Investigation and improvement of scalable oxygen reducing cathodes for microbial fuel cells by spray coating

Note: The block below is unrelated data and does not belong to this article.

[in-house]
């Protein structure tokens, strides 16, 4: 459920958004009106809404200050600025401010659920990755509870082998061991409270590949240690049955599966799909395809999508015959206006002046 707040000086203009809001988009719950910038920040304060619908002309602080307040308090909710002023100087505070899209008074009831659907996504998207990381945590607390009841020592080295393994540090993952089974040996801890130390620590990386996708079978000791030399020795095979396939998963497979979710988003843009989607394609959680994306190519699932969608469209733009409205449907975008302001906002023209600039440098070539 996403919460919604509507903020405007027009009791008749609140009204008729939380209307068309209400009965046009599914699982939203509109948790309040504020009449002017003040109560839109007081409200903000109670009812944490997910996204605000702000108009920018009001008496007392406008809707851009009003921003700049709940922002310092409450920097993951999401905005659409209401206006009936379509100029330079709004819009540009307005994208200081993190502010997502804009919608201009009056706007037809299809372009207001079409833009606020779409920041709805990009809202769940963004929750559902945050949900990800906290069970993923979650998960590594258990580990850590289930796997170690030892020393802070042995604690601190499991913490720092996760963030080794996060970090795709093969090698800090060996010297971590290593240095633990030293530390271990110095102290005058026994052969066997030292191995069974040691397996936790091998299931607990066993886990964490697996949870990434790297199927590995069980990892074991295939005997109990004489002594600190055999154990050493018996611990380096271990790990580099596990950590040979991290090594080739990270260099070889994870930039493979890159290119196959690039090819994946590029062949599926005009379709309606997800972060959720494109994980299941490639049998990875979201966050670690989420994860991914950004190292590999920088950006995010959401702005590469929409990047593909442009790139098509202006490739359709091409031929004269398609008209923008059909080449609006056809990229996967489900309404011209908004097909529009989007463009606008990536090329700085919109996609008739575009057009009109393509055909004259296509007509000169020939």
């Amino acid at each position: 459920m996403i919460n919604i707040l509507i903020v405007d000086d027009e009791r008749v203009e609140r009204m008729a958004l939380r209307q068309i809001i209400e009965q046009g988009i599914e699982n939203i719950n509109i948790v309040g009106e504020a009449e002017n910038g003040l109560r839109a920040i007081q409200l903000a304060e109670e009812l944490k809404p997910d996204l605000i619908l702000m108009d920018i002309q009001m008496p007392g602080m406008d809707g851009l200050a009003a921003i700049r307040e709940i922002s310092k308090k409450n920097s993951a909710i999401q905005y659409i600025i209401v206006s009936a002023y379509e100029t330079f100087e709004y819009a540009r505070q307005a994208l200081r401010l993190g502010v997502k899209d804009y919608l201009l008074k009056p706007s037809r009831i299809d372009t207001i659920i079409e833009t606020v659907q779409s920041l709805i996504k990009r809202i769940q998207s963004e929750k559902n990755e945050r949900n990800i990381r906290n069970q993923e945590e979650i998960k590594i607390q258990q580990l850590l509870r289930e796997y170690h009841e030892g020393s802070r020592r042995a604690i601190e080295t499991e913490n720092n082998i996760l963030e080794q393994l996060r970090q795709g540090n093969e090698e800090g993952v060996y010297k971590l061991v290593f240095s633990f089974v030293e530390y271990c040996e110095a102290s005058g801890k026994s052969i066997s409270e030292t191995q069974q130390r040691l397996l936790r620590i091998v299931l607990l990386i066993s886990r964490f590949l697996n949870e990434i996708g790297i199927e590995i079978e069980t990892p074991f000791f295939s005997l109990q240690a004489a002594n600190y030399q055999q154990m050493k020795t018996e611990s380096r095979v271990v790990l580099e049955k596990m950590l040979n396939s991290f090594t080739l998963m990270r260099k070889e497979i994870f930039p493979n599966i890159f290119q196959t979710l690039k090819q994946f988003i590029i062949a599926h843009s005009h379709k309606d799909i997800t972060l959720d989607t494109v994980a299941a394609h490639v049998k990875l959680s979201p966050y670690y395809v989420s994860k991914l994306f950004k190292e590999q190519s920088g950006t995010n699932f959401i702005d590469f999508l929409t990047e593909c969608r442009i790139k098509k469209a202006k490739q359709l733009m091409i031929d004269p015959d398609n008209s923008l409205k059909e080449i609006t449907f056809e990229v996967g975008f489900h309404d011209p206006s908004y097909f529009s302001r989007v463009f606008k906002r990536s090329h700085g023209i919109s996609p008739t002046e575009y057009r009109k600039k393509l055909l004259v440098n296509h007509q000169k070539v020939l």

This contribution describes the effect of the quality of the catalyst coating of cathodes for wastewater treatment by microbial fuel cells (MFC). The increase in coating quality led to a strong increase in MFC performance in terms of peak power density and long-term stability. This more uniform coating was realized by an airbrush coating method for applying a self-developed polymeric solution containing different catalysts (MnO2, MoS2, Co3O4). In addition to the possible automation of the presented coating, this method did not require a calcination step. A cathode coated with catalysts, for instance, MnO2/MoS2 (weight ratio 2:1), by airbrush method reached a peak and long-term power density of 320 and 200–240 mW/m2, respectively, in a two-chamber MFC. The long-term performance was approximately three times higher than a cathode with the same catalyst system but coated with the former paintbrush method on a smaller cathode surface area. This extraordinary increase in MFC performance confirmed the high impact of catalyst coating quality, which could be stronger than variations in catalyst concentration and composition, as well as in cathode surface area.